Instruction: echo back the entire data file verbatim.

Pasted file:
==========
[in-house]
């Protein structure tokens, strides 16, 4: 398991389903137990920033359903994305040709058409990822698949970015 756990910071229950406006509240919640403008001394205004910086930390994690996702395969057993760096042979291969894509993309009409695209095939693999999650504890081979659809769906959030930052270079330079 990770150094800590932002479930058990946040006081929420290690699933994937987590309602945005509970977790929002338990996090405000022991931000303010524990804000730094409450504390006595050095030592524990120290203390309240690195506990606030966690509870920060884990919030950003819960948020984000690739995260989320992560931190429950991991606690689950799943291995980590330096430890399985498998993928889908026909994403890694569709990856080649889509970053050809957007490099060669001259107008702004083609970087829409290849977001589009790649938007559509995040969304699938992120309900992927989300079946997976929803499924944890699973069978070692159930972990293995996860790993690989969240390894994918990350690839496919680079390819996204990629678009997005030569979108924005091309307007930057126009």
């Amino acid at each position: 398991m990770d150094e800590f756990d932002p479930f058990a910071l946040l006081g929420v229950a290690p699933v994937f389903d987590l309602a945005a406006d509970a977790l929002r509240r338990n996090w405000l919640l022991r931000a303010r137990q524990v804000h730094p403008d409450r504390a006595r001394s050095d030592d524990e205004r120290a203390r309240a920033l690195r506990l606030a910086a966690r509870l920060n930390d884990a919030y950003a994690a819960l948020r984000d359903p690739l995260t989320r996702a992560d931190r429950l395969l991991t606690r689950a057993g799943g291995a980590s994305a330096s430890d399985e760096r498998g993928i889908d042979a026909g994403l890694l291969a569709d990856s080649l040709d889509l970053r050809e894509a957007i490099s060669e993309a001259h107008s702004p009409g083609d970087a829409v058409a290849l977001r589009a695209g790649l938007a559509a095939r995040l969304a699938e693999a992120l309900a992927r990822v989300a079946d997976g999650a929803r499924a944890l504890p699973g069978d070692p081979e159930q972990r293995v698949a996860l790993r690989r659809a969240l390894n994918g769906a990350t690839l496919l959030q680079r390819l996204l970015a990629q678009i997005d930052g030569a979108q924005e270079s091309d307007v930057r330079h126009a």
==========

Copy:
[in-house]
């Protein structure tokens, strides 16, 4: 398991389903137990920033359903994305040709058409990822698949970015 756990910071229950406006509240919640403008001394205004910086930390994690996702395969057993760096042979291969894509993309009409695209095939693999999650504890081979659809769906959030930052270079330079 990770150094800590932002479930058990946040006081929420290690699933994937987590309602945005509970977790929002338990996090405000022991931000303010524990804000730094409450504390006595050095030592524990120290203390309240690195506990606030966690509870920060884990919030950003819960948020984000690739995260989320992560931190429950991991606690689950799943291995980590330096430890399985498998993928889908026909994403890694569709990856080649889509970053050809957007490099060669001259107008702004083609970087829409290849977001589009790649938007559509995040969304699938992120309900992927989300079946997976929803499924944890699973069978070692159930972990293995996860790993690989969240390894994918990350690839496919680079390819996204990629678009997005030569979108924005091309307007930057126009």
């Amino acid at each position: 398991m990770d150094e800590f756990d932002p479930f058990a910071l946040l006081g929420v229950a290690p699933v994937f389903d987590l309602a945005a406006d509970a977790l929002r509240r338990n996090w405000l919640l022991r931000a303010r137990q524990v804000h730094p403008d409450r504390a006595r001394s050095d030592d524990e205004r120290a203390r309240a920033l690195r506990l606030a910086a966690r509870l920060n930390d884990a919030y950003a994690a819960l948020r984000d359903p690739l995260t989320r996702a992560d931190r429950l395969l991991t606690r689950a057993g799943g291995a980590s994305a330096s430890d399985e760096r498998g993928i889908d042979a026909g994403l890694l291969a569709d990856s080649l040709d889509l970053r050809e894509a957007i490099s060669e993309a001259h107008s702004p009409g083609d970087a829409v058409a290849l977001r589009a695209g790649l938007a559509a095939r995040l969304a699938e693999a992120l309900a992927r990822v989300a079946d997976g999650a929803r499924a944890l504890p699973g069978d070692p081979e159930q972990r293995v698949a996860l790993r690989r659809a969240l390894n994918g769906a990350t690839l496919l959030q680079r390819l996204l970015a990629q678009i997005d930052g030569a979108q924005e270079s091309d307007v930057r330079h126009a």